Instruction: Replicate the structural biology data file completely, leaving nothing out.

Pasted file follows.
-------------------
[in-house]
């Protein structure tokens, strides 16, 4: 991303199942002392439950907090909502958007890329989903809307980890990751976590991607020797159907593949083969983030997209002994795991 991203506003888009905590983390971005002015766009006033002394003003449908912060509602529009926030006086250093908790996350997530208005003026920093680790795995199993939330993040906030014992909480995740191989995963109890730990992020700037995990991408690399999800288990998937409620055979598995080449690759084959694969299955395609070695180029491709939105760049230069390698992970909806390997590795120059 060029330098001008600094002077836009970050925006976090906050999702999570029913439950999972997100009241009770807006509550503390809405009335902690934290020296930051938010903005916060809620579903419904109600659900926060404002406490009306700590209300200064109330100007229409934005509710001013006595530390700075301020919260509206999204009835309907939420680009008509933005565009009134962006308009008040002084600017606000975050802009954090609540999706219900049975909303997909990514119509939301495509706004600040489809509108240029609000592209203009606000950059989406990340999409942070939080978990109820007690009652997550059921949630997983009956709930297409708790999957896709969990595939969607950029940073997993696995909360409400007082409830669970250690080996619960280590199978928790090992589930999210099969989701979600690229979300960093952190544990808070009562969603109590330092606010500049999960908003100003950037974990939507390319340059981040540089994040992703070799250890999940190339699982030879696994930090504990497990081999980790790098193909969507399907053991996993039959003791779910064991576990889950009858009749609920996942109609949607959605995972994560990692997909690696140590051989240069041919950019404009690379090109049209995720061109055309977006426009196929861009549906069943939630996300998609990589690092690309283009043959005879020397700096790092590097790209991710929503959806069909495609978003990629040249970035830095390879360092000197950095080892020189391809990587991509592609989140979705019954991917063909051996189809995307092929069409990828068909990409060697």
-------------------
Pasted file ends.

[in-house]
């Protein structure tokens, strides 16, 4: 991303199942002392439950907090909502958007890329989903809307980890990751976590991607020797159907593949083969983030997209002994795991 991203506003888009905590983390971005002015766009006033002394003003449908912060509602529009926030006086250093908790996350997530208005003026920093680790795995199993939330993040906030014992909480995740191989995963109890730990992020700037995990991408690399999800288990998937409620055979598995080449690759084959694969299955395609070695180029491709939105760049230069390698992970909806390997590795120059 060029330098001008600094002077836009970050925006976090906050999702999570029913439950999972997100009241009770807006509550503390809405009335902690934290020296930051938010903005916060809620579903419904109600659900926060404002406490009306700590209300200064109330100007229409934005509710001013006595530390700075301020919260509206999204009835309907939420680009008509933005565009009134962006308009008040002084600017606000975050802009954090609540999706219900049975909303997909990514119509939301495509706004600040489809509108240029609000592209203009606000950059989406990340999409942070939080978990109820007690009652997550059921949630997983009956709930297409708790999957896709969990595939969607950029940073997993696995909360409400007082409830669970250690080996619960280590199978928790090992589930999210099969989701979600690229979300960093952190544990808070009562969603109590330092606010500049999960908003100003950037974990939507390319340059981040540089994040992703070799250890999940190339699982030879696994930090504990497990081999980790790098193909969507399907053991996993039959003791779910064991576990889950009858009749609920996942109609949607959605995972994560990692997909690696140590051989240069041919950019404009690379090109049209995720061109055309977006426009196929861009549906069943939630996300998609990589690092690309283009043959005879020397700096790092590097790209991710929503959806069909495609978003990629040249970035830095390879360092000197950095080892020189391809990587991509592609989140979705019954991917063909051996189809995307092929069409990828068909990409060697």